Education students helped to mark the completion of Albion College’s theme year of sustainability by making the connection in the lessons they prepared and delivered to students in the Albion Public Schools during the month of May.
Titled “Boundary Crossings” in the course catalog and known on campus as Maymester, the program is an example of the Albion Advantage in that it provides the College’s prospective teachers an opportunity to experience the rigors of the education profession – everything from observation, the development of lesson plans and learning materials, and actual classroom management and instruction – even before the capstone of completing the student teaching assignment.
French major from Fenton, faced the challenge of developing lessons when she was placed with Paul Fiori, a science teacher at the high school. Coming off a study-abroad experience in France, she succeeded at connecting her college coursework by developing the theme of cultural chemistry.Kelsey Lademan, ’12, a
“I thought it would be impossible,” Lademan said. “I sat down with [education professor Suellyn] Henke and she asked me, ‘What cultural things about France do you remember most?’ I said, ‘They eat so much bread,’ and I saw the connection between chemistry and baking. I made the connections between France and chemistry by trying to get the students to understand there are cultural connections that have nothing to do with a foreign language.”
Lademan broke the class into small groups to take turns trying to perfect a loaf of bread. Students who weren’t working on baking spent time researching French chemists.
“We had five breadmaking machines for 90 students,” Lademan said. “I wanted to do one machine per class, but that wasn’t going to work.
“Every class seemed to have one loaf of bread that went wrong—whether it was too dry, expanded too much, or didn’t taste great,” she added. “That was OK because I wanted them to see the difference between a good finished product and a not-so-good finished product, and to explain to me what went wrong and to get more perspective from the chemistry aspect.”
Weather has been a headline in the news this month as tornadoes have wrought destruction in Birmingham and Tuscaloosa, Ala., and Joplin, Mo., and record-high river levels have flooded areas along the Mississippi River. Reading the news and watching The Weather Channel became a daily ritual for Tyler Millward, ’11, as he prepared for his unit on weather and climate with Lou Lerma, the middle school science and physical education teacher.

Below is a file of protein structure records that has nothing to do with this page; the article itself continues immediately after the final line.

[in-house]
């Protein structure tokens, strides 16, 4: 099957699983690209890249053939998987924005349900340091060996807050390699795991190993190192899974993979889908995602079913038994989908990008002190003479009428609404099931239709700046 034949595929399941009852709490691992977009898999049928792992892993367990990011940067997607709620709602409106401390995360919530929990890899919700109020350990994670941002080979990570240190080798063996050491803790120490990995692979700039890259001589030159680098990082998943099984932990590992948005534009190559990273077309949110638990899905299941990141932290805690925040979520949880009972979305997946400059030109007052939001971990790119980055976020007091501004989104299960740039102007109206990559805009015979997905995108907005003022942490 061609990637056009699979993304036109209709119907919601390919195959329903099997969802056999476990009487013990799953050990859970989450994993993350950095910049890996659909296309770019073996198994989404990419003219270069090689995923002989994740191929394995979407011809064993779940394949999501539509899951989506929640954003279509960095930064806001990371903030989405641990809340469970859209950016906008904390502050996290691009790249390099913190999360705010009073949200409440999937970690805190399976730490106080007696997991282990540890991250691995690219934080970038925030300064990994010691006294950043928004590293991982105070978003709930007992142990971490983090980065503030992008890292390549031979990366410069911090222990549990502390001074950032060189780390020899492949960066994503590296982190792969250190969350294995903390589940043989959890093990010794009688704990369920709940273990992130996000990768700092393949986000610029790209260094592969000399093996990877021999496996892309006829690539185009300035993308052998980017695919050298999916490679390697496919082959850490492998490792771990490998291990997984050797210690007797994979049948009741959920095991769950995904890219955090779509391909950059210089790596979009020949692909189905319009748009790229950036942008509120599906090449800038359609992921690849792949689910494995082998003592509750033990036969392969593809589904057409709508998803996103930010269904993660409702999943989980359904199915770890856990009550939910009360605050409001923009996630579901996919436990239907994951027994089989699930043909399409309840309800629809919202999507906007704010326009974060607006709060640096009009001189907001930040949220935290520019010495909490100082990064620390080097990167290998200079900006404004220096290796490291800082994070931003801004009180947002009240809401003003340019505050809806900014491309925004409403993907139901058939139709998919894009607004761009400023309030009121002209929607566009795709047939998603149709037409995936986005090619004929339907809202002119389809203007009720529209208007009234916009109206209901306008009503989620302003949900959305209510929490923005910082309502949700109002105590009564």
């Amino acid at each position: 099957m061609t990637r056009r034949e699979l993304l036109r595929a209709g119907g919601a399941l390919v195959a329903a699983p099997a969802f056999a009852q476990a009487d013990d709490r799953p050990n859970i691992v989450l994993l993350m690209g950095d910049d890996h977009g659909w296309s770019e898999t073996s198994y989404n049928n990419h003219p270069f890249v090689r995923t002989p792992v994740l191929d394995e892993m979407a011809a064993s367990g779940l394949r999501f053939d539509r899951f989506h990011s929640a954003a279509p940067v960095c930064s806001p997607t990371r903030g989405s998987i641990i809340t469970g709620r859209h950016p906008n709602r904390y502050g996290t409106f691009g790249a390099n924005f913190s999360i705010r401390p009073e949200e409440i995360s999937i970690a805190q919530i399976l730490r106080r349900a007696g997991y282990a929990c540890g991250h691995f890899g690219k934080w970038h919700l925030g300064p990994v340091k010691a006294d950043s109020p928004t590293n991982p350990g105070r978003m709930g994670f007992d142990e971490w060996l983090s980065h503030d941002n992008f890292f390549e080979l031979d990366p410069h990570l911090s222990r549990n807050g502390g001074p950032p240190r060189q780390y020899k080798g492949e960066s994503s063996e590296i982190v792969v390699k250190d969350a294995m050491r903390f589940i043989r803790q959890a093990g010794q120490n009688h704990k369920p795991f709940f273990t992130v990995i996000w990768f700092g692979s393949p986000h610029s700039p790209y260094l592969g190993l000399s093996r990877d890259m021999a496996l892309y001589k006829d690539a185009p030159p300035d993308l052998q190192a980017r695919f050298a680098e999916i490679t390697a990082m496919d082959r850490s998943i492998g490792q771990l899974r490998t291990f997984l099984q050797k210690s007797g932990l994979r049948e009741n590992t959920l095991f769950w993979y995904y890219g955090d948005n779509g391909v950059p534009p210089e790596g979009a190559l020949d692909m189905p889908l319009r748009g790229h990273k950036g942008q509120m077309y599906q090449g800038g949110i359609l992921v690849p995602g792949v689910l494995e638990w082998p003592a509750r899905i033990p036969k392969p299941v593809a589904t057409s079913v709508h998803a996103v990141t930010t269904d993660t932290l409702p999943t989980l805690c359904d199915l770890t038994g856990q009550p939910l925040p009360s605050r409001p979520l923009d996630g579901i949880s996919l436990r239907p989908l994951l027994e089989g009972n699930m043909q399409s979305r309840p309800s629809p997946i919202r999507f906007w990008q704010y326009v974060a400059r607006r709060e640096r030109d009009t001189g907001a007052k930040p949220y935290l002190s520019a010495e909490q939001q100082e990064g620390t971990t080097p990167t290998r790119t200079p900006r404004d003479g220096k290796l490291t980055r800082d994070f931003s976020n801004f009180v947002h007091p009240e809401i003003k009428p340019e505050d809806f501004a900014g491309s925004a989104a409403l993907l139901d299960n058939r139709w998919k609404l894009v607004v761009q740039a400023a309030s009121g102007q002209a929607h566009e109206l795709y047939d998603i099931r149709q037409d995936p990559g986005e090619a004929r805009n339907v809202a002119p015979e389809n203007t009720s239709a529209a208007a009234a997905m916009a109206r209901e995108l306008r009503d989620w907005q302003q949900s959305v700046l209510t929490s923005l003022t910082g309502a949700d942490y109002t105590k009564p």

“I have been talking to them about current events,” said Millward, a biology major who listens to the radio news during the commute from Battle Creek to Albion each day. “It has been easy to make connections. I’ve been watching The Weather Channel to pick up new terminology.”
In making the connection to sustainability, however, Millward asked the students to consider how the Earth’s population is expected to grow to 10 billion by the year 2050 and how that is reducing the amount of land available for recreation and biodiversity.
“My rationale for the project is that it is important to not only establish recreational parks and protected land areas, but to maintain them because that is better for plants, animals, and us,” Millward said. “I assigned groups of students [one of the 16 parks in Albion] and gave them a disposable camera to take photographs of good aspects and bad aspects. The students have been completing their posters the last couple of days, and that’s what I’ll be displaying at the showcase of learning.
Whitehouse Nature Center, reported that close to 500 Albion Public Schools students visited the 135-acre outdoor educational facility thanks to support from a Michigan Campus Compact Venture Grant.Albion city parks weren’t the only areas that schoolchildren explored during the month of May. David Green, director of the College’s
It was at the nature center that Adam Shireman, ’12, was teaching a group of students about camouflage as part of his unit about the Vietnam War in Pat Chamberlain’s 10th grade U.S. history classes. An associated part of Shireman’s unit dealt with the civil rights era.
“I’ve wanted to be a history teacher since I was in high school,” said Shireman, who hails from Muskegon. “One of the first classes in my major was an East Asian history class, and a big part of it was reading first-person accounts and watching videos about Vietnam. The class taught me many things that a history book couldn’t or wouldn’t tell you, what really happened. The material shocked me and made me want to dig deeper.”
The Boundary Crossing course is more than just a three-week period in the classroom for the College’s prospective teachers. After the school day, they return to campus to work on video projects or other items that will become part of the digital portfolio they will use to land a job. The prospective teachers also meet three days a week for a 90-minute seminar to discuss their experiences in the classroom.
The value of the entire experience is apparent when the prospective teachers who spent extra time in Albion at the end of the academic year return to the classroom for their student-teaching placement.
“I’m confident standing up in front of a group of diverse learners,” said Millward, who graduated from Climax-Scotts High School. “I was not used to that coming from a rural farming community. I’m used to cramming for my classes at Albion College, but the difference is not only memorizing something but transforming the material into activities and ways in which the students will learn and relate.”
Henke noted donations from the Albion Philanthropic Women and Kryst Farms also supported the Boundary Crossings course.